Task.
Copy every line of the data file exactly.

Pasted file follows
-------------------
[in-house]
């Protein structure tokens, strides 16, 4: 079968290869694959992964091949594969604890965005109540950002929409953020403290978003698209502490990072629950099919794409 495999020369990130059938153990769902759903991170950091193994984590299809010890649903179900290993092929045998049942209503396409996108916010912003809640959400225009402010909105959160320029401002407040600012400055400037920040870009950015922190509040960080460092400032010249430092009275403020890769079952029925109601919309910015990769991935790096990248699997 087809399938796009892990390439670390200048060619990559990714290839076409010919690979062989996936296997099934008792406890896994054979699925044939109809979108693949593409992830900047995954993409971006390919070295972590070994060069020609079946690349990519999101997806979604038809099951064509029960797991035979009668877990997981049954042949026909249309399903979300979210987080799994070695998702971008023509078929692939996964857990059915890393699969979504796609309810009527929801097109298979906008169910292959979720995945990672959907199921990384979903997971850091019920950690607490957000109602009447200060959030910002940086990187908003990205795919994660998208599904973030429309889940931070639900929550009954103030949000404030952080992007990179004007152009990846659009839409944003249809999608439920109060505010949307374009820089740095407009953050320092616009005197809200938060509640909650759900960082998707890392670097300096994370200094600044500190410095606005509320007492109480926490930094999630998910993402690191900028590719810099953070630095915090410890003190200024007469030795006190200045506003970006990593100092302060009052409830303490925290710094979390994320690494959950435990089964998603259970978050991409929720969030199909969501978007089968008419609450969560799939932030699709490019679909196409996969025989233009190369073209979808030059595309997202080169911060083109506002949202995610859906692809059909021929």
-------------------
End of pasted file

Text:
[in-house]
């Protein structure tokens, strides 16, 4: 079968290869694959992964091949594969604890965005109540950002929409953020403290978003698209502490990072629950099919794409 495999020369990130059938153990769902759903991170950091193994984590299809010890649903179900290993092929045998049942209503396409996108916010912003809640959400225009402010909105959160320029401002407040600012400055400037920040870009950015922190509040960080460092400032010249430092009275403020890769079952029925109601919309910015990769991935790096990248699997 087809399938796009892990390439670390200048060619990559990714290839076409010919690979062989996936296997099934008792406890896994054979699925044939109809979108693949593409992830900047995954993409971006390919070295972590070994060069020609079946690349990519999101997806979604038809099951064509029960797991035979009668877990997981049954042949026909249309399903979300979210987080799994070695998702971008023509078929692939996964857990059915890393699969979504796609309810009527929801097109298979906008169910292959979720995945990672959907199921990384979903997971850091019920950690607490957000109602009447200060959030910002940086990187908003990205795919994660998208599904973030429309889940931070639900929550009954103030949000404030952080992007990179004007152009990846659009839409944003249809999608439920109060505010949307374009820089740095407009953050320092616009005197809200938060509640909650759900960082998707890392670097300096994370200094600044500190410095606005509320007492109480926490930094999630998910993402690191900028590719810099953070630095915090410890003190200024007469030795006190200045506003970006990593100092302060009052409830303490925290710094979390994320690494959950435990089964998603259970978050991409929720969030199909969501978007089968008419609450969560799939932030699709490019679909196409996969025989233009190369073209979808030059595309997202080169911060083109506002949202995610859906692809059909021929």